I came from a background of such ‘types’ ……an area of Dublin which suffered abject poverty and neglect -Ballyfermot……. and I had a sister who lived in Fettercairn in the early 80’s….I was long enough on the dole too……but we had a bit of dignity one could say. We did’nt go theiving, wrecking public property or other peoples property….one tried as best to maintain one’s home with what meagre resources we had at the time. Thank god things got better and there was a plentiful of work to be found with the boom. Hold the violin strings please…..and don’t shed a tear…….but is it not patronising of such people to think that they always have to be guided through life like a child.

    • #721104
      Paul Clerkin

      20% for social housing scheme is to be scrapped i think…

    • #721105

      Having an appropriate microstructure – i.e. a supportive family doesn’t always make up for not having an appropraite social infrastucture. The Council/Corporation does have a responsibility to maintain and supply resources and facilities to such areas, and when this doesn’t happen the product is such ‘types’, especially in 2nd or 3rd generations.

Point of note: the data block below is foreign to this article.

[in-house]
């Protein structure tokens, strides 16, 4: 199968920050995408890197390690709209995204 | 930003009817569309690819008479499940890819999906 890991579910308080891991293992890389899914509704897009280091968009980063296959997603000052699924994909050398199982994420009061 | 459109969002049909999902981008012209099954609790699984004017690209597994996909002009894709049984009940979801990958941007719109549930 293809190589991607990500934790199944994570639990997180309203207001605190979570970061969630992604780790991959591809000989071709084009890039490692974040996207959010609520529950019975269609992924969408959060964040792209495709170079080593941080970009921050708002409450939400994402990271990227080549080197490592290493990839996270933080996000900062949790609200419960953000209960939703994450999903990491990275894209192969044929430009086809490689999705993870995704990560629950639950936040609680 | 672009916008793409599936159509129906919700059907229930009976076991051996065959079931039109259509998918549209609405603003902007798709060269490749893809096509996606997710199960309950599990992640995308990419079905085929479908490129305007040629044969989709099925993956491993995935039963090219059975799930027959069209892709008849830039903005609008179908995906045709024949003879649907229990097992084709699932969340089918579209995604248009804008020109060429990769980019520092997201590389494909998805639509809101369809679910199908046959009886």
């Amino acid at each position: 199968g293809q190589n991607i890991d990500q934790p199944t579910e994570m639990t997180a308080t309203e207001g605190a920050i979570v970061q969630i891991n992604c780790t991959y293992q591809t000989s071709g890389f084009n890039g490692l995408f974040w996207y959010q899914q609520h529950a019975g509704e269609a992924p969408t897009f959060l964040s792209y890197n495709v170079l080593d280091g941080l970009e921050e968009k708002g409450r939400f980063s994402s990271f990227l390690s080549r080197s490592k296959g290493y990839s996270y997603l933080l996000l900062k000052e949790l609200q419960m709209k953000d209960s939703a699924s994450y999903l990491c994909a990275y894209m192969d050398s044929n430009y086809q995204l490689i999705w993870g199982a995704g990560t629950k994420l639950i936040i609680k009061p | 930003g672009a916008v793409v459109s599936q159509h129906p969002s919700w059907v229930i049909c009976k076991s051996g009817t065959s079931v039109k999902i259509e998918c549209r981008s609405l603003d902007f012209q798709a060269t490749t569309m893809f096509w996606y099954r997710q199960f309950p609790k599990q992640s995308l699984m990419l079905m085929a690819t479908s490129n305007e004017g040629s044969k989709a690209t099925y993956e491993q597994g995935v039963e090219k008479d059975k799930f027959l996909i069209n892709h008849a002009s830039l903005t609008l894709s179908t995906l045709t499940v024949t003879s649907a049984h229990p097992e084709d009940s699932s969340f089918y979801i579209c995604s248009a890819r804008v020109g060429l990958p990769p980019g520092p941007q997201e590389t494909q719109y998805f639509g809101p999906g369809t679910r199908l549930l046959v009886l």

• #721106

      Social/affordable plan will go ahead – with flexibility

      The Government is pressing ahead with its social and affordable housing scheme- and it is already working smoothly in housing developments where it is up and running. Although the Department of the Environment is currently reviewing the operation of the social and affordable housing progamme, many of the new developments going for sale already include some of these homes. Sources in the department have scotched newspaper reports that the scheme is to be dropped altogether.

    • #721107

      20% Social / Affordable Housing (now law under Part V of the Planning Act 2000) is typical of our right wing government – their policy is they have no policy – let the private sector do it for us. I have no problem with the private sector contributing to social projects in the same manner as income tax is used for the benefit of all but when the government were casting around for a sector of society altruistic and generous enough to be united with tehm in their aim to provide affordable housing to the less well off members of society how did they ever hit on property developers as the likely candidates? The scheme is unworkable as private industry is by its nature motivated by profit not social gain.